It is quite interesting to know that cold process applications became the differentiating factor between the coated base sheets. Often soft and mushy asphalt was used to coat the rolls by the manufacturers. This used to be quite tricky as it required prolonged intervals on the roof. The industrial glues especially meant for cold-processes were used for this. Manufacturers needed to take special care as they were quite a delicate system to bear the weight of mechanical or even human impact. Roof could bleed heavily and would not be ready for weeks to withstand even marginal traffic. In case of aluminum or acrylic coating, manufacturers suggested rather a month long cure along with some extra efforts to wash off the deposits of contaminants sitting on the surface. Usually, the whole process ends with flooding the sheets with adhesives after broadcasting the granules. Times have changed. Now the sheets are engineered. The sheets that are available today have coats of polyester fabric and glass fibers which enable quick installation. Even the asphalt used as coats is modified to make them compatible with the adhesives used. The glues that are used for cold process are supplied in tanker trucks, refill vessels or large barrels. Next, with the help of hydraulic or pneumatic sprayers, this viscose fluid is pumped on to the roof. For projects with space constraints, it is supplied in containers of 5 gallons capacity and applied with brushes. For projects still in production phase, heat-exchange units powered by propane are recommended by the contractors for the approved coatings called Torch Grade SBS membranes.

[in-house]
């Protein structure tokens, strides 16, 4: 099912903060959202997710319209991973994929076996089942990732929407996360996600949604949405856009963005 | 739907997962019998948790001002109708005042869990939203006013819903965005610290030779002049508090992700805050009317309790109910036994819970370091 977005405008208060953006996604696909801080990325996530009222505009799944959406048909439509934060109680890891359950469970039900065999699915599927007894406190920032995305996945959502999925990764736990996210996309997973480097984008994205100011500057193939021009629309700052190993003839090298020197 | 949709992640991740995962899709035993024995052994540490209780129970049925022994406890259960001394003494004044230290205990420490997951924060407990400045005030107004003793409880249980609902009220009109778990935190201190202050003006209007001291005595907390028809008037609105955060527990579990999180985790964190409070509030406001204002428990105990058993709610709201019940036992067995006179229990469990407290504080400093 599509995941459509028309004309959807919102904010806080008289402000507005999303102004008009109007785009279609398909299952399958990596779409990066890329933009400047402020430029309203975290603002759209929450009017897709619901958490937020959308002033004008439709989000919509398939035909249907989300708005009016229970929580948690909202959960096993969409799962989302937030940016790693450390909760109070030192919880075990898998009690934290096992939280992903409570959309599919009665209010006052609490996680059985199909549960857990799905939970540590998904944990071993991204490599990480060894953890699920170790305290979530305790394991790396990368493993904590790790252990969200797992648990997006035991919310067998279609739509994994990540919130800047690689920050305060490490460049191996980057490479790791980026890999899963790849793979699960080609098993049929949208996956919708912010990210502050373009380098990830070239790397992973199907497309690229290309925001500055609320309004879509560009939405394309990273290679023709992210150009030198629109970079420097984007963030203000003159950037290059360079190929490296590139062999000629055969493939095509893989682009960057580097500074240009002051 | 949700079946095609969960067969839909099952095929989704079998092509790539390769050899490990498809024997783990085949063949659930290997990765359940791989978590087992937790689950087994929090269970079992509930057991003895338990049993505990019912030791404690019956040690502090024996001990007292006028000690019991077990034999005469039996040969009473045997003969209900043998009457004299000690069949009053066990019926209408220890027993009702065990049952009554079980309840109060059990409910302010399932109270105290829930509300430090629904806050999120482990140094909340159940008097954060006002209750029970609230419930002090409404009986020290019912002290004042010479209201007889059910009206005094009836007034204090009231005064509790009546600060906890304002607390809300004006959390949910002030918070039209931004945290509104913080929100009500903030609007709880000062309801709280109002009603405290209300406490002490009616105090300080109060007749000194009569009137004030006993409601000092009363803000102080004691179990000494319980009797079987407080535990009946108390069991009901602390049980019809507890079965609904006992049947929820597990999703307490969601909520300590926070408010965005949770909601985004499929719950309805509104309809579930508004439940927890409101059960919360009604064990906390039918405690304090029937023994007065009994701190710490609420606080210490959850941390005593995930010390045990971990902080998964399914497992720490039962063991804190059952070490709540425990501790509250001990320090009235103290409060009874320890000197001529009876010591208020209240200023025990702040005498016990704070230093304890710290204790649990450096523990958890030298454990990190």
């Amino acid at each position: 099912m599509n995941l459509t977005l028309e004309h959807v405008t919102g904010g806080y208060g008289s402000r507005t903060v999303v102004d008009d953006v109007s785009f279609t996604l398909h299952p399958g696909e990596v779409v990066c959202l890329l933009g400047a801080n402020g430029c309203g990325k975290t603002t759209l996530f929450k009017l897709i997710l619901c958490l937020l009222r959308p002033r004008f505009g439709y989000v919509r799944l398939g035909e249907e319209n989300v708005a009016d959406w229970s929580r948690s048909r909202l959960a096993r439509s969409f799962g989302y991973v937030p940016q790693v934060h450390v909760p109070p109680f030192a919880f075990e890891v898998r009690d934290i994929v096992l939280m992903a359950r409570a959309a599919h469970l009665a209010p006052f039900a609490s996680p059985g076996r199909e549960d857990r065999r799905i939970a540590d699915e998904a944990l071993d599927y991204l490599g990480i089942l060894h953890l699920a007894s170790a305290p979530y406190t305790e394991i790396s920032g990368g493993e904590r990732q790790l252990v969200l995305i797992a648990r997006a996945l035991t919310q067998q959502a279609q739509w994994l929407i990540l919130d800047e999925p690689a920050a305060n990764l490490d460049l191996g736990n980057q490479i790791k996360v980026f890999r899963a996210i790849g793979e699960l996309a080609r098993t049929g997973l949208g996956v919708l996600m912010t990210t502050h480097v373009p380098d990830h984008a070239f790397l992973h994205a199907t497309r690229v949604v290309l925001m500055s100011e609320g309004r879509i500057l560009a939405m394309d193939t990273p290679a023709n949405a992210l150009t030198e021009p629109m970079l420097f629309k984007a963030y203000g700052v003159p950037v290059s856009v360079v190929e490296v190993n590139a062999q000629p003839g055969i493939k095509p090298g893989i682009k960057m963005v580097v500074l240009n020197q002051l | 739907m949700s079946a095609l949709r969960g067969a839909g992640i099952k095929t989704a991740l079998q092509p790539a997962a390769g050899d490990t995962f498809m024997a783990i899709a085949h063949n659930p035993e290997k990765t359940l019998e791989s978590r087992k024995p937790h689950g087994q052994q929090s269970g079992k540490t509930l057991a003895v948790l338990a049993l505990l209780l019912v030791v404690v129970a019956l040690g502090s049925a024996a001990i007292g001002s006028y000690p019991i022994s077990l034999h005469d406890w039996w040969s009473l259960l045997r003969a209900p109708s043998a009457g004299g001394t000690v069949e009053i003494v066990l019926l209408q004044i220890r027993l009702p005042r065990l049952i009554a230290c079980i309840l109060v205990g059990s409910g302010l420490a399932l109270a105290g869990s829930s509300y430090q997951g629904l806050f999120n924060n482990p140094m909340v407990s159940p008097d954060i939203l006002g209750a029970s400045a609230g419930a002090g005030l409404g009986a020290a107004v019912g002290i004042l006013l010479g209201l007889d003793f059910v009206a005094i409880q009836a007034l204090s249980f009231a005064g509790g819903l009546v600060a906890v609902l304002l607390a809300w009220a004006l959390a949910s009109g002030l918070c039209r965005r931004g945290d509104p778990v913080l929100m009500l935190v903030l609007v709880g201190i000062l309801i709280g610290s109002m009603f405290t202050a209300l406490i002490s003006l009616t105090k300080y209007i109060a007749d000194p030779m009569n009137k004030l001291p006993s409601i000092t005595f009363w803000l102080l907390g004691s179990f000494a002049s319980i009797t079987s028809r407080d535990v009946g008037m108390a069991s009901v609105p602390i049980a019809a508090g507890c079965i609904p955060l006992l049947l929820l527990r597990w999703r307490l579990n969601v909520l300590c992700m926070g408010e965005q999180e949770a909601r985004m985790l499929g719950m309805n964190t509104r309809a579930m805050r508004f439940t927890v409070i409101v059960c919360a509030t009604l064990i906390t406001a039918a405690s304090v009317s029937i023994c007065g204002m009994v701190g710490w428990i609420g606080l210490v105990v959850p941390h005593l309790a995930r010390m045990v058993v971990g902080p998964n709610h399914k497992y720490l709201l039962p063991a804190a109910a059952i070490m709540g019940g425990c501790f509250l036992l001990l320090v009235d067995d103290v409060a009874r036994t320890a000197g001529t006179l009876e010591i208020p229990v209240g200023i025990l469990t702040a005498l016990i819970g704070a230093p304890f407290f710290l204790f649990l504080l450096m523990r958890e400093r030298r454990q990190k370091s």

The consistency of these materials is thicker than the hot-applied membranes which makes reinforcing fabric resistant to the potential damage caused by heat while installing the same. Torch applications cause damage to the polyester reinforcements and the ‘Torch Grade SBS membranes” have reinforcements of glass. In most of the cases, modified APP is used which softens when exposed to high temperature. There are more restrictions pertaining to the naked flames, the smell, roof areas with crunched space. As result, the cold-applied systems are gaining more popularity. Even the manufacturers are coming up with modified bitumen roll adhesives formulated especially for this purpose. The traditional cold process glues were solvent based mechanism while SBS cold process systems use no or negligible solvent based adhesives used for joining the plies of modified bitumen to themselves as well the substrates.